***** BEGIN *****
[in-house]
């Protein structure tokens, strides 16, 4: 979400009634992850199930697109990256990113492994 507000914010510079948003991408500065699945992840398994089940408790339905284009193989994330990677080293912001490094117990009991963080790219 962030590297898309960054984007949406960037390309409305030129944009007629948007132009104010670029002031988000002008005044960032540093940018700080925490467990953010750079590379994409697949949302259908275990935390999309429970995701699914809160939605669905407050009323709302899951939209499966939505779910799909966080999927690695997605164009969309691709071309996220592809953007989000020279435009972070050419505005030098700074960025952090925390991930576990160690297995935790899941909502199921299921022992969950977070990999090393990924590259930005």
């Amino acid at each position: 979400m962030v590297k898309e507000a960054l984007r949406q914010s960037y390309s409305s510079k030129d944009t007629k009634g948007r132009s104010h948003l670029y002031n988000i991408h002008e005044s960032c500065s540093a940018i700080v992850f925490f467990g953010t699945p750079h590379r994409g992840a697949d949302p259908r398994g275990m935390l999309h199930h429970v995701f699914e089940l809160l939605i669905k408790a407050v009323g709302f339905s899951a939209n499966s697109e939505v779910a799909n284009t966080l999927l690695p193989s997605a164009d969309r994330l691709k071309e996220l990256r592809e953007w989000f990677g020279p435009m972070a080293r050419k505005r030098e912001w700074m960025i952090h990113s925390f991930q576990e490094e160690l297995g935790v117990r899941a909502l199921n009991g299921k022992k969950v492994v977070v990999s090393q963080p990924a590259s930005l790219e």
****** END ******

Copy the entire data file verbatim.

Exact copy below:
[in-house]
């Protein structure tokens, strides 16, 4: 979400009634992850199930697109990256990113492994 507000914010510079948003991408500065699945992840398994089940408790339905284009193989994330990677080293912001490094117990009991963080790219 962030590297898309960054984007949406960037390309409305030129944009007629948007132009104010670029002031988000002008005044960032540093940018700080925490467990953010750079590379994409697949949302259908275990935390999309429970995701699914809160939605669905407050009323709302899951939209499966939505779910799909966080999927690695997605164009969309691709071309996220592809953007989000020279435009972070050419505005030098700074960025952090925390991930576990160690297995935790899941909502199921299921022992969950977070990999090393990924590259930005």
């Amino acid at each position: 979400m962030v590297k898309e507000a960054l984007r949406q914010s960037y390309s409305s510079k030129d944009t007629k009634g948007r132009s104010h948003l670029y002031n988000i991408h002008e005044s960032c500065s540093a940018i700080v992850f925490f467990g953010t699945p750079h590379r994409g992840a697949d949302p259908r398994g275990m935390l999309h199930h429970v995701f699914e089940l809160l939605i669905k408790a407050v009323g709302f339905s899951a939209n499966s697109e939505v779910a799909n284009t966080l999927l690695p193989s997605a164009d969309r994330l691709k071309e996220l990256r592809e953007w989000f990677g020279p435009m972070a080293r050419k505005r030098e912001w700074m960025i952090h990113s925390f991930q576990e490094e160690l297995g935790v117990r899941a909502l199921n009991g299921k022992k969950v492994v977070v990999s090393q963080p990924a590259s930005l790219e």